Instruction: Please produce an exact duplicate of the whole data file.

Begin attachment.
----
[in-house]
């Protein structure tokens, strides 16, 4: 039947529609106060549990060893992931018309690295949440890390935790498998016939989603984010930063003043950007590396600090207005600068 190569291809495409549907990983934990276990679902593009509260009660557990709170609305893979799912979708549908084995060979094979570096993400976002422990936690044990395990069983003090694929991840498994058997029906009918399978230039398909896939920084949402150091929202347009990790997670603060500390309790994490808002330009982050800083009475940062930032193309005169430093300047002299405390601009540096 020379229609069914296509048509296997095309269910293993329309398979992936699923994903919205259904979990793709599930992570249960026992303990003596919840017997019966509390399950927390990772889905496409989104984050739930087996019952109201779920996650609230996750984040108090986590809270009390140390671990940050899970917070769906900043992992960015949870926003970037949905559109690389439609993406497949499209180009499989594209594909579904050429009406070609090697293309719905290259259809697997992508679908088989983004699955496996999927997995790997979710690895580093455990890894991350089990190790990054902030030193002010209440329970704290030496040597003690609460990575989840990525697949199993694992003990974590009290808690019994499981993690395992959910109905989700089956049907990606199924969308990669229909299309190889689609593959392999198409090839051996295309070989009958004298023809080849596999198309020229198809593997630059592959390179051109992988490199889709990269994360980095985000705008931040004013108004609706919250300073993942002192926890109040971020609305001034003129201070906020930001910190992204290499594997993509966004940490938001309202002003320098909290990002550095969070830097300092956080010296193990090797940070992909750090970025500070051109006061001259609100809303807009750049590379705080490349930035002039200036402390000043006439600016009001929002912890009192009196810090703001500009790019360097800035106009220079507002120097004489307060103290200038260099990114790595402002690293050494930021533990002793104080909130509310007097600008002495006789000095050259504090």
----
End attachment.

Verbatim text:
[in-house]
């Protein structure tokens, strides 16, 4: 039947529609106060549990060893992931018309690295949440890390935790498998016939989603984010930063003043950007590396600090207005600068 190569291809495409549907990983934990276990679902593009509260009660557990709170609305893979799912979708549908084995060979094979570096993400976002422990936690044990395990069983003090694929991840498994058997029906009918399978230039398909896939920084949402150091929202347009990790997670603060500390309790994490808002330009982050800083009475940062930032193309005169430093300047002299405390601009540096 020379229609069914296509048509296997095309269910293993329309398979992936699923994903919205259904979990793709599930992570249960026992303990003596919840017997019966509390399950927390990772889905496409989104984050739930087996019952109201779920996650609230996750984040108090986590809270009390140390671990940050899970917070769906900043992992960015949870926003970037949905559109690389439609993406497949499209180009499989594209594909579904050429009406070609090697293309719905290259259809697997992508679908088989983004699955496996999927997995790997979710690895580093455990890894991350089990190790990054902030030193002010209440329970704290030496040597003690609460990575989840990525697949199993694992003990974590009290808690019994499981993690395992959910109905989700089956049907990606199924969308990669229909299309190889689609593959392999198409090839051996295309070989009958004298023809080849596999198309020229198809593997630059592959390179051109992988490199889709990269994360980095985000705008931040004013108004609706919250300073993942002192926890109040971020609305001034003129201070906020930001910190992204290499594997993509966004940490938001309202002003320098909290990002550095969070830097300092956080010296193990090797940070992909750090970025500070051109006061001259609100809303807009750049590379705080490349930035002039200036402390000043006439600016009001929002912890009192009196810090703001500009790019360097800035106009220079507002120097004489307060103290200038260099990114790595402002690293050494930021533990002793104080909130509310007097600008002495006789000095050259504090």